This wonder and sheer pleasure has remained with me throughout my life and whenever I discover a new Aladdin’s cave to explore and gawp at I will be filled with happiness –  little things. A wonderful shop that is the positive crême de la crême of all art shops is Cornelissen in London. A cornucopia of delight not only does it sell art materials but everything that the artist or craftsperson could want, from leather working  to water gilding. So on top of the wonderful graphite and paper aromas, there is leather and glue mingled in mmm.. heaven. This shop is wreathed in history as it was established in 1855 and can be found near the British Museum. It has a vast array of artist’s pigments lining the shelves which dazzle the eye with their glorious vibrancy that make you want to take them all home and just gaze at before diving in and using them.It’s the sort of shop you could imagine Turner visiting to choose his canvases and colours, indeed he might well have done so. For me the fine art emporium is full of romance and possibility. Once I had a commission to decorate  a piece of furniture in Chinese red laquer, this used to be achieved by using a pigment called Dragon’s Blood, now doesn’t that conjure up images of romance and adventure from the imagination? I managed to find a place that still supplied this exotic substance and the colour is wonderfully rich when layered up. It isn’t made from actual dragon’s blood (sigh) but is from a tree called the dragon tree found in Africa and Asia.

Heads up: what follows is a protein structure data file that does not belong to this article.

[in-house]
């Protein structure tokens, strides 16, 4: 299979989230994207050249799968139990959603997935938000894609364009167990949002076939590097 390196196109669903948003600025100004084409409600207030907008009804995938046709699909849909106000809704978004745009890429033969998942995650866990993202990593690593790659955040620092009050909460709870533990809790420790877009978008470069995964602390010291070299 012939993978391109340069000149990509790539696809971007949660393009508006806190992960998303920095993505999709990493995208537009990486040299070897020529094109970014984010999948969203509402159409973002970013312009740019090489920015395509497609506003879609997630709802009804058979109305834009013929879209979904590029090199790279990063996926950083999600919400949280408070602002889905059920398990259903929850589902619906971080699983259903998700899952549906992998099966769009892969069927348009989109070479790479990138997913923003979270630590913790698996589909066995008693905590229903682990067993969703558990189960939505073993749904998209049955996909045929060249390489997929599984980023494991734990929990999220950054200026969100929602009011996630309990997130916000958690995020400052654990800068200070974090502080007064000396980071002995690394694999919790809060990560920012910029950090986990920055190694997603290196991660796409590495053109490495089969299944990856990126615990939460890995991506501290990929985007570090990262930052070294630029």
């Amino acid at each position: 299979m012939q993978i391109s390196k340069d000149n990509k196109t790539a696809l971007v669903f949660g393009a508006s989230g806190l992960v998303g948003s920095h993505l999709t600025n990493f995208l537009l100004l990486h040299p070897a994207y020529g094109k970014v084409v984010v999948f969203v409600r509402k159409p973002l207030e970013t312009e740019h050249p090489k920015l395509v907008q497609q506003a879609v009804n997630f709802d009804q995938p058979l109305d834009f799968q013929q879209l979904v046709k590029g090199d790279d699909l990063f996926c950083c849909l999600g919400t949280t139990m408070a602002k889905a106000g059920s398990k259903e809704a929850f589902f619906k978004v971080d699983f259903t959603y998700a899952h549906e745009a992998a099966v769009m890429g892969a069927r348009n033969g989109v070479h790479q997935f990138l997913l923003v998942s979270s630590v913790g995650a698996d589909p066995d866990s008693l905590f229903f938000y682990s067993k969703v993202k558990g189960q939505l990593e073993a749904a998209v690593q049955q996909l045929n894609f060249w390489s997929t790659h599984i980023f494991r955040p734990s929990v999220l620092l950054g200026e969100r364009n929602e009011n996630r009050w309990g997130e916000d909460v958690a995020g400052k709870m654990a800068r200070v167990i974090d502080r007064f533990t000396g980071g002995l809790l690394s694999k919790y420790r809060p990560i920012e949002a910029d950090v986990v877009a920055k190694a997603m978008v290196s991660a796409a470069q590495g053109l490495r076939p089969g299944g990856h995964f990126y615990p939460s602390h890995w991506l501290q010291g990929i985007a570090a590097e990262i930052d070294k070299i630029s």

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There is a cupboard in my kitchen where I store all my art materials and I still get a thrill when I take out the bottles and papers  to start a project however small. It will never leave me and I hope it will remain a comfort  and pleasure as long as I live.

My Friend the 7ft Obelisk